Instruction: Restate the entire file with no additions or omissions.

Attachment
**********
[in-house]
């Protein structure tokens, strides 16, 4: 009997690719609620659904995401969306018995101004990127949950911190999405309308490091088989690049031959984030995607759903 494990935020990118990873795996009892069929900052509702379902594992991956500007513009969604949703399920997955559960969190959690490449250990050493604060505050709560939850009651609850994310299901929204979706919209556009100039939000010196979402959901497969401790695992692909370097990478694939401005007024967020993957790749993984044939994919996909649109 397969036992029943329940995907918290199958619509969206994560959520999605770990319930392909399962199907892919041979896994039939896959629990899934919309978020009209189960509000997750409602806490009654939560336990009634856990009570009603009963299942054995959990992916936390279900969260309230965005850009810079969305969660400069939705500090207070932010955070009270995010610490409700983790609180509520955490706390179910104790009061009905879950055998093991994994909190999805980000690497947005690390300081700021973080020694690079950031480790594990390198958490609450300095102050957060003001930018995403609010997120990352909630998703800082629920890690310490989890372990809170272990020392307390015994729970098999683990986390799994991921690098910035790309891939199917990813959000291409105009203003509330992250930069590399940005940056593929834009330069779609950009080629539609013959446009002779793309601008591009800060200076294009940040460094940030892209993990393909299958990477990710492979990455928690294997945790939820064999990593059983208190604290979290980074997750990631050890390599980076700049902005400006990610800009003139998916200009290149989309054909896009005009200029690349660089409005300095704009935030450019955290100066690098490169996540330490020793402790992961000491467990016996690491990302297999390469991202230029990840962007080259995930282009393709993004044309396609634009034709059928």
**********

[in-house]
């Protein structure tokens, strides 16, 4: 009997690719609620659904995401969306018995101004990127949950911190999405309308490091088989690049031959984030995607759903 494990935020990118990873795996009892069929900052509702379902594992991956500007513009969604949703399920997955559960969190959690490449250990050493604060505050709560939850009651609850994310299901929204979706919209556009100039939000010196979402959901497969401790695992692909370097990478694939401005007024967020993957790749993984044939994919996909649109 397969036992029943329940995907918290199958619509969206994560959520999605770990319930392909399962199907892919041979896994039939896959629990899934919309978020009209189960509000997750409602806490009654939560336990009634856990009570009603009963299942054995959990992916936390279900969260309230965005850009810079969305969660400069939705500090207070932010955070009270995010610490409700983790609180509520955490706390179910104790009061009905879950055998093991994994909190999805980000690497947005690390300081700021973080020694690079950031480790594990390198958490609450300095102050957060003001930018995403609010997120990352909630998703800082629920890690310490989890372990809170272990020392307390015994729970098999683990986390799994991921690098910035790309891939199917990813959000291409105009203003509330992250930069590399940005940056593929834009330069779609950009080629539609013959446009002779793309601008591009800060200076294009940040460094940030892209993990393909299958990477990710492979990455928690294997945790939820064999990593059983208190604290979290980074997750990631050890390599980076700049902005400006990610800009003139998916200009290149989309054909896009005009200029690349660089409005300095704009935030450019955290100066690098490169996540330490020793402790992961000491467990016996690491990302297999390469991202230029990840962007080259995930282009393709993004044309396609634009034709059928």